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Other than attempting to estimate whether a chainring or cog is worn and needs replaced by eyballing it, is there any way to measure the wear on chainrings or cassette cogs so you can determine whether they should be replaced? What tools can be used to accomplish this?

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Yes. Bike shops have a gauge for measuring cog wear, and I think you can buy one from Park Tools. (A little pricy, though, if I recall.) But it's generally possible to tell when a cog is too worn by visual inspection and how it performs. –  Daniel R Hicks Apr 27 at 15:54
    
Rohloff makes one - the Rohloff HG-Check. –  Batman Apr 27 at 16:34

3 Answers 3

There are tools for measuring cassette wear.

http://www.rohloff.de/en/products/hg_check/

And of course there is visual inspection and also how it rides / indexes, particularly under heavy load (when it will usually slip if worn).

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Because there exist so many cassette styles and tooth profiles, no universal tool for measuring cassette wear exists.

One good advice to assist visual inspection is this. We all have our favorite speeds. Compare the most worn 2-3 cogs with the rest. If their profile is very different, the cassete is probably worn. The video documents how to do that.

There are many variables in determining whether you have a worn chainring or cassette. Visual inspection helps and noting the kilometres racked up should also help.

If you have set up your mech's correctly you will know you have wear when your chain starts to skip, especially under load. Visual inspection should then confirm your wear.

Park Tools do a CHAIN wear tool [CC-2] but that will not determine cassette or chainring wear. When replacing a cassette you should always replace the chain. Worn chains will reduce the life of cassettes and chainrings considerable due to the chain being worn to the form of the previous cassette/chainring.

Here is a video of the pro's confirming the above:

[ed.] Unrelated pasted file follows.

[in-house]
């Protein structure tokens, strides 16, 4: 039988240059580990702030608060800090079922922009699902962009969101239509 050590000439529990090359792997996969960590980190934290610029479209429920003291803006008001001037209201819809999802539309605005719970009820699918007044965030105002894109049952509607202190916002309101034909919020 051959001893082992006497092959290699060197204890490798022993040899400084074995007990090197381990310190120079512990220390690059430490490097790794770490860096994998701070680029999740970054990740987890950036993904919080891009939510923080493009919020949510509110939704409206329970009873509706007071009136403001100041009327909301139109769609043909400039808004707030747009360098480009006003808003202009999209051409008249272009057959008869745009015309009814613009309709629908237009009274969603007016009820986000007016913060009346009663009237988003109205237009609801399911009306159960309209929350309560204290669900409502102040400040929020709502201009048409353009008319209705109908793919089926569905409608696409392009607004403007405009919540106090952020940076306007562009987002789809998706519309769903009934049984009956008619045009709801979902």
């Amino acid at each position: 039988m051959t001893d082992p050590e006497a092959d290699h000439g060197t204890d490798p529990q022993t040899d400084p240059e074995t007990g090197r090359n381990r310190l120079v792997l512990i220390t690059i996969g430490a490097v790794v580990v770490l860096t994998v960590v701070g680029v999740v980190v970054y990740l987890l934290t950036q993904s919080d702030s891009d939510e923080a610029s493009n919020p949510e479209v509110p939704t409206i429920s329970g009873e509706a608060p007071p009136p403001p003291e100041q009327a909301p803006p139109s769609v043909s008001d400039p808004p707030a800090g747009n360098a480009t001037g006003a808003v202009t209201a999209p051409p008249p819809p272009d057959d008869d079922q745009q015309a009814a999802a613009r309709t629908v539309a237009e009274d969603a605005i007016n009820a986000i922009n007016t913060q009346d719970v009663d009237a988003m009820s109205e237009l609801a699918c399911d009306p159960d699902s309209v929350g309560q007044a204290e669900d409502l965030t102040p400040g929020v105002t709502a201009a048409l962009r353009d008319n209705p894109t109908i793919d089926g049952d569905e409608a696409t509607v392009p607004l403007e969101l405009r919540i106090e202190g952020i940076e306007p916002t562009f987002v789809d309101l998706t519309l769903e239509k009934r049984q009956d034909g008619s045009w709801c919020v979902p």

Hope this helps.

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As stated in the comments to the question, tools for measuring sprocket wear exist. The visual check is usually sufficient though. –  Batman Apr 28 at 4:42
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I have personally seen a chainring wear measuring tool being used, by a reputable bike mechanic. –  Daniel R Hicks Apr 28 at 4:45
    
Yea, that 'mechanic' also had a tyre-wear tool. Never managed to buy one though or obtain the part number from Park Tools. –  Scotty Apr 28 at 4:50
    
The controversial statement "No cassette wear tool exists" is extracted from the video. I edited the sentence a little and added a bit more context. The video is awesome, watch it! –  Vorac Apr 29 at 13:14
    
I'm wondering what good a tire wear tool would do on a bike, given that many tires are essentially bald by design. I've never seen one. –  Daniel R Hicks Apr 29 at 14:28

Cassettes are harder to measure. For example they adjust spacing for IG (Interactive Glide).

Chain is something you can easily measure. And it is the cheapest and easiest component of the drive train to replace.
A stretched chain will increase the wear on cassette and chain ring.

  • Measure chain
  • Replace chain when stretched
  • For sure replace cassette when chain jumps on a new chain
    Or a visual inspection of the cassette - compare it to picture or if you have a replacement on hand compare it to the new.
  • Chain ring
    Visual inspection is a good guide. If the teeth are pointed it is worn.

Cheap it (optional) At most you are gong to get 3 chains.
In the 3rd chain wait for it to skip and replace chain, cassette, and chain ring. As Hick commented a chain ring will typically last two cassettes so only cheap it when you know the chain ring is also on its last leg.

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Generally you're going to need 2-3 changes of the rear cluster before the rings need changing, and then likely only one or two rings need changing. –  Daniel R Hicks Aug 14 at 2:51
    
Down vote care to comment? –  Blam Aug 14 at 19:30
    
You probably got downvoted for not answering the question at all, which is very clearly about measuring the tooth wear of sprockets, not about measuring chains, or other methods of scheduling drive component replacement. Also, "wait for it to skip" is the sort of approach you may be able to specifically avoid by inspecting and measuring. Your first chain slip may occur in a situation when it is inconvenient to tend bike maintenance, like in the middle of a trek. –  Kaz Aug 15 at 16:12
    
@kax But there is no good way to measure cassette so I attempted to address what could be measured. I tired to fix the answer. You think I should just delete it? –  Blam Aug 15 at 16:35

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